When the comic book industry boomed in the late 1980s and early ‘90s thanks to news-making storylines and the original Batman movie, shrewd fans began investing in older titles, and the genre’s popularity in the past decade has taken the wave of collecting even higher.
As bidding begins on web auction site eBay for a piece of comic book history, here we find out which titles are the most valuable, and discover the secrets of the history of comics.
Prices stated are values of a near-mint copy which scores between 9 and 9.6 out of ten on the CGC scale.
Action Comics #1
Published June 1938
Value: £1.8 million
This is the issue in question that’s currently up for bidding on eBay, and at the time of writing the bids have reached $1.6 million – that’s around £960,000!
Action Comics #1 is famous for featuring the first-ever appearance of comics icon Superman, although the issue itself is an anthology containing many different stories such as Scoop Scanlon the Five Star Reporter and Tex Thompson – none of which have stood the test of time quite like the last son of Krypton. With several films, dozens of animations and a wide range of title comics, Superman is without a doubt one of the most recognisable brands in the world today.
Detective Comics #27
Published May 1939
Value: £1.33 million
Featuring another debut appearance from one of the world’s best-known superheroes, Detective Comics #27 was another anthology issue which boasted strips featuring Buck Marshall in “Bullet Bluff” and Bart Regan, Spy in “The Mysterious Murders.”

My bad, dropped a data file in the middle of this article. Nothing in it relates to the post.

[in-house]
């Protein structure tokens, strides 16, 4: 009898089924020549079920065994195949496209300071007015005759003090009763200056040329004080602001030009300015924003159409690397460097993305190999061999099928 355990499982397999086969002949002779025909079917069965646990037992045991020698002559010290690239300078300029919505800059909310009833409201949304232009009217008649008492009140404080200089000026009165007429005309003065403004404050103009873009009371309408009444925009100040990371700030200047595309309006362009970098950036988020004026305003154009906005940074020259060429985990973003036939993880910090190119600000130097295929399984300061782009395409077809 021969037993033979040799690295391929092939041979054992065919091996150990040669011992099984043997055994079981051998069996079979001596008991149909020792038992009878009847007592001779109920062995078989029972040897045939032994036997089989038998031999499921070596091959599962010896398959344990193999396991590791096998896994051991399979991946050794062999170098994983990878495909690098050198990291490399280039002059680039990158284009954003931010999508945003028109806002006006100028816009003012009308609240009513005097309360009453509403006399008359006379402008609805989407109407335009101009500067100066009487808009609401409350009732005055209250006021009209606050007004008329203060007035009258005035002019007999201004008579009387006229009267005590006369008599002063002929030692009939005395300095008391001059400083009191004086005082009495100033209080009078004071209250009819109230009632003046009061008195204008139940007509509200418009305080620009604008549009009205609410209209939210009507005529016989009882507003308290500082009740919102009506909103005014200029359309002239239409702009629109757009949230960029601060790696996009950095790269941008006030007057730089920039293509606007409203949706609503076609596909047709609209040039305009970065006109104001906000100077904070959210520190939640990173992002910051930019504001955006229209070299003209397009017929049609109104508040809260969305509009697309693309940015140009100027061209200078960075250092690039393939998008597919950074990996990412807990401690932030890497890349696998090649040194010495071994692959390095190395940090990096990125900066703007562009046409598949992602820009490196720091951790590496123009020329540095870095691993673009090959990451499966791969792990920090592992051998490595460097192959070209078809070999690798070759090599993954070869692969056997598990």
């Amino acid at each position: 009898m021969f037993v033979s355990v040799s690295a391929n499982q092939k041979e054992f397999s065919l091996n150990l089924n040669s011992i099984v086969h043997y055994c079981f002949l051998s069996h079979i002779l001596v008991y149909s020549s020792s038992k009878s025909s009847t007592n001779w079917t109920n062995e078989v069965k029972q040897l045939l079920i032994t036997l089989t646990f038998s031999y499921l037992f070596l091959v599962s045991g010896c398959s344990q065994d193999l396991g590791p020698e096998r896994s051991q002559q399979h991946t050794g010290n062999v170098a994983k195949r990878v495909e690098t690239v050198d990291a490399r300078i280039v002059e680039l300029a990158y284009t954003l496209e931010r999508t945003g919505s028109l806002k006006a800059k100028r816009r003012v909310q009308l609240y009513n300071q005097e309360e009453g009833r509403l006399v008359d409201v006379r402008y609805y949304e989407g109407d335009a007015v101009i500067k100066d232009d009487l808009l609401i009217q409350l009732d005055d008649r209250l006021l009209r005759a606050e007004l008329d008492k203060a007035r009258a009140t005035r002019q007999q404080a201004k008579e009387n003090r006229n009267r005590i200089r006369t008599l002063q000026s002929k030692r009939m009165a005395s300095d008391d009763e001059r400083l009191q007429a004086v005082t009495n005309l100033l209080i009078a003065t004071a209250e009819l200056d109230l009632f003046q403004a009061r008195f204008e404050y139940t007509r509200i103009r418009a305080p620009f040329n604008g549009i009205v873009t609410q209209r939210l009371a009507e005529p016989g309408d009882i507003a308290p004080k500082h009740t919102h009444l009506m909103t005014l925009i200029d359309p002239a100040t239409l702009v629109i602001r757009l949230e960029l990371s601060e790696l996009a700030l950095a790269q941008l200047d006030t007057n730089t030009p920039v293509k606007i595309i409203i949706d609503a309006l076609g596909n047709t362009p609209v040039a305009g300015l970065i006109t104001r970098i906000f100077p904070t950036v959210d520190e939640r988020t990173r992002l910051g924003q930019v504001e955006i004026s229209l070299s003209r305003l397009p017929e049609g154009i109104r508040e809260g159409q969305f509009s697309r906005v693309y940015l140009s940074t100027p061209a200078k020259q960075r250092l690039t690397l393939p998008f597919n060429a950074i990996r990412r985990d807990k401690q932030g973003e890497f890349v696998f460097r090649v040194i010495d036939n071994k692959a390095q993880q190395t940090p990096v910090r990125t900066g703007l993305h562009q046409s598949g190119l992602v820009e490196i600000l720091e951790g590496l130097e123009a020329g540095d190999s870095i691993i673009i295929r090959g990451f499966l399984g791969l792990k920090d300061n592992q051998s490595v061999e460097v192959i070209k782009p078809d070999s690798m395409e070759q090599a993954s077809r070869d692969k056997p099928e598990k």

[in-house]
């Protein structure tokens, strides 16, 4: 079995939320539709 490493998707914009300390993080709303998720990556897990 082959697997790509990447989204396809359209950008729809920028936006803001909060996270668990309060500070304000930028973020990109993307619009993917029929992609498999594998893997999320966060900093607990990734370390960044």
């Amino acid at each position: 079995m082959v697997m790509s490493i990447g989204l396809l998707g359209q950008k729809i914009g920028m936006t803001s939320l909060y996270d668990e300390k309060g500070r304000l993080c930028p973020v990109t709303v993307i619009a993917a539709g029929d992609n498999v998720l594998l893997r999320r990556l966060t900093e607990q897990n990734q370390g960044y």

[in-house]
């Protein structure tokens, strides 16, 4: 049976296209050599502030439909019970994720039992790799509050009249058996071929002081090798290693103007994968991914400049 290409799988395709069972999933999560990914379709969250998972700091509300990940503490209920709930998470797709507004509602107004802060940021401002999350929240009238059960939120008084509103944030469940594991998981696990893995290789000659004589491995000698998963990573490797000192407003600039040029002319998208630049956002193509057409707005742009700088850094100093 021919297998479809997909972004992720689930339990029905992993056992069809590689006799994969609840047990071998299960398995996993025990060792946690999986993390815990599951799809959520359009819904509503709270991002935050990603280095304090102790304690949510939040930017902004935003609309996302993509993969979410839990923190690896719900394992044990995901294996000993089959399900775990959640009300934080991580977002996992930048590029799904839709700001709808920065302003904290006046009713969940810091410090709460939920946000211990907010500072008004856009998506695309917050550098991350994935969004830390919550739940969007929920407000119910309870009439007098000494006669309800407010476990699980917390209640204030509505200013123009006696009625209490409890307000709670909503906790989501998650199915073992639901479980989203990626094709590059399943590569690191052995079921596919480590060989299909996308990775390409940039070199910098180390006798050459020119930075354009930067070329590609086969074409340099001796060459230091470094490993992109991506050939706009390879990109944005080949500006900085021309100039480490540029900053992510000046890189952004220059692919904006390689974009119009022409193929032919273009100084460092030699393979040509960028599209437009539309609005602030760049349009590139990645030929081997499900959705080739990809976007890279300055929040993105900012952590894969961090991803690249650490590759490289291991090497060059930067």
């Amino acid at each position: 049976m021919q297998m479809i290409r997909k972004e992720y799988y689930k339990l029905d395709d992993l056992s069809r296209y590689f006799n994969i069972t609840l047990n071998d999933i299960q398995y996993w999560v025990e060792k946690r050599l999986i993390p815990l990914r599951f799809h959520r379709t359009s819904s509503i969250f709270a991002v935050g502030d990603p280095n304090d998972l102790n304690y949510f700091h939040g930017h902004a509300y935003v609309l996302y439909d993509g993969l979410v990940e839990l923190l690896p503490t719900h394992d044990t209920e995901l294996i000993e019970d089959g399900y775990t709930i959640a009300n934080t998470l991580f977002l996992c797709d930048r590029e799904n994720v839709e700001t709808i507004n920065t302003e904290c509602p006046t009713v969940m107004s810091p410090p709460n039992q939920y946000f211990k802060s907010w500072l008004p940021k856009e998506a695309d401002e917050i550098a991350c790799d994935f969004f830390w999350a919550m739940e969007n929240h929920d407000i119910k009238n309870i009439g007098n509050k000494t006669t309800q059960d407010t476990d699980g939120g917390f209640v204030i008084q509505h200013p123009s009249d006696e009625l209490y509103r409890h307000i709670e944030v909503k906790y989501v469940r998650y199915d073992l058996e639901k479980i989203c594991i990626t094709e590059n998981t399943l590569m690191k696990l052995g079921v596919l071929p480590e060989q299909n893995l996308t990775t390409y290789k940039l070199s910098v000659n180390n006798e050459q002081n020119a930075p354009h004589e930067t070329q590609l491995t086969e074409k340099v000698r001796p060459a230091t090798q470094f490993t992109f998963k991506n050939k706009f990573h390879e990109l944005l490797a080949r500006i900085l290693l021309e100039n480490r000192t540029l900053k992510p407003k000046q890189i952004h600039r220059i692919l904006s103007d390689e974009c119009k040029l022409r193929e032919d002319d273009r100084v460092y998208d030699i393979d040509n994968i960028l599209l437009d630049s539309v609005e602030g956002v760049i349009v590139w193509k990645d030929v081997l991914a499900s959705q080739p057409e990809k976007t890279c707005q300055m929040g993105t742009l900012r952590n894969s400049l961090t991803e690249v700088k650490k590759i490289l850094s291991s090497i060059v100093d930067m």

Neither of these pulp stories however had quite the impact that the first glimpse of the Bat-Man provided. Focusing more on detective fiction, the title was boosted even further by this mysterious character, who would soon receive his very own title; a rare feat in those days.
This comic was also what gave publishers DC (Detective Comics) their eventual name.
Published June 1939
With the success of Superman’s run in Action Comics, he received his very own comic in 1940 as well as continuing to appear in his original publication. Although the first few issues of Superman were mainly reprints from earlier shorter comic strips, here we meet Superman’s alter ego, the shy and unassuming Clark Kent, as he begins work at the Daily Planet newspaper.
Through various volumes, reboots and rebrands, Superman is still the world’s most recognisable hero, but it was the Death of Superman storyline in the early 1990s which shocked the world into remembering the iconic status of Superman. In true comic book style, his so-called death only lasted a few issues but the shockwaves led to collectors buying up every copy they could find in hopes of their value increasing.
Marvel Comics #1
Published October 1939
The only Marvel comics entry on this list, the current multi-billion dollar company recently purchased by Disney had a much less auspicious start in 1939, when it introduced a character called the Angel; a detective without superpowers who nonetheless dressed like one. It didn’t help matters that the costume in question was a blue suit with a red cape…
Marvel Comics #1 also introduced readers to the Human Torch — although this was an earlier iteration and not the member of the Fantastic Four that was created two decades later. Namor the Submariner also made his first appearance here; an often-overlooked character whose early importance helped seal the comic’s popularity.
Published Spring 1940
Like Superman before him, the adventures of billionaire playboy Bruce Wayne and his crime-fighting alter ego Batman soon had their own title a year after their initial introduction in the pages of Detective Comics.
Issue one of Batman also saw the introduction of arch enemy The Joker, whose own origins had not yet been explored — but the insane villain would prove an enduring addition to pop culture, particularly with Alan Moore’s comic The Killing Joke released in 1988 and the film portrayals by Jack Nicholson and Heath Ledger.
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